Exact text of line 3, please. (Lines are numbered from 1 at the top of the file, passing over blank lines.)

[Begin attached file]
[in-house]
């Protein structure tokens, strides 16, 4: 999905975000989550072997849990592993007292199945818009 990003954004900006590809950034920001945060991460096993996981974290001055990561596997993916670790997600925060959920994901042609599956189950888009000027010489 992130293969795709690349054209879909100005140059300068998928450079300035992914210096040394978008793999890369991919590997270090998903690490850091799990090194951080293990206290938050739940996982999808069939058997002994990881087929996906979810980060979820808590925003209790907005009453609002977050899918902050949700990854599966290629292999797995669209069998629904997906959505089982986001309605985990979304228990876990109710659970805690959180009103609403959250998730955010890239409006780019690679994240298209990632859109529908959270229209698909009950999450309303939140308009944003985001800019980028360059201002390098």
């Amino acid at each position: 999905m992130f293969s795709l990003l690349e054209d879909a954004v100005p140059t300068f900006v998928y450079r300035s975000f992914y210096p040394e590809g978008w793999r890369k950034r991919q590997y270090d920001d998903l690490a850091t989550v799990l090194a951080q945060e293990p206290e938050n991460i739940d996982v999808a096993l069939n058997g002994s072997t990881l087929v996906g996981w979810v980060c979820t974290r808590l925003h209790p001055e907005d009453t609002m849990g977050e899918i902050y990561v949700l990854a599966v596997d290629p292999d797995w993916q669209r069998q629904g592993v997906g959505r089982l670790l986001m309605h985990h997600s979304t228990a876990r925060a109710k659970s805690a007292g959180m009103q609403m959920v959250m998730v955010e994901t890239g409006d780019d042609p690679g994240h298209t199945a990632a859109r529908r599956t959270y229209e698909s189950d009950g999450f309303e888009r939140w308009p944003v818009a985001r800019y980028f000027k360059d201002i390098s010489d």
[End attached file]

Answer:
């Amino acid at each position: 999905m992130f293969s795709l990003l690349e054209d879909a954004v100005p140059t300068f900006v998928y450079r300035s975000f992914y210096p040394e590809g978008w793999r890369k950034r991919q590997y270090d920001d998903l690490a850091t989550v799990l090194a951080q945060e293990p206290e938050n991460i739940d996982v999808a096993l069939n058997g002994s072997t990881l087929v996906g996981w979810v980060c979820t974290r808590l925003h209790p001055e907005d009453t609002m849990g977050e899918i902050y990561v949700l990854a599966v596997d290629p292999d797995w993916q669209r069998q629904g592993v997906g959505r089982l670790l986001m309605h985990h997600s979304t228990a876990r925060a109710k659970s805690a007292g959180m009103q609403m959920v959250m998730v955010e994901t890239g409006d780019d042609p690679g994240h298209t199945a990632a859109r529908r599956t959270y229209e698909s189950d009950g999450f309303e888009r939140w308009p944003v818009a985001r800019y980028f000027k360059d201002i390098s010489d």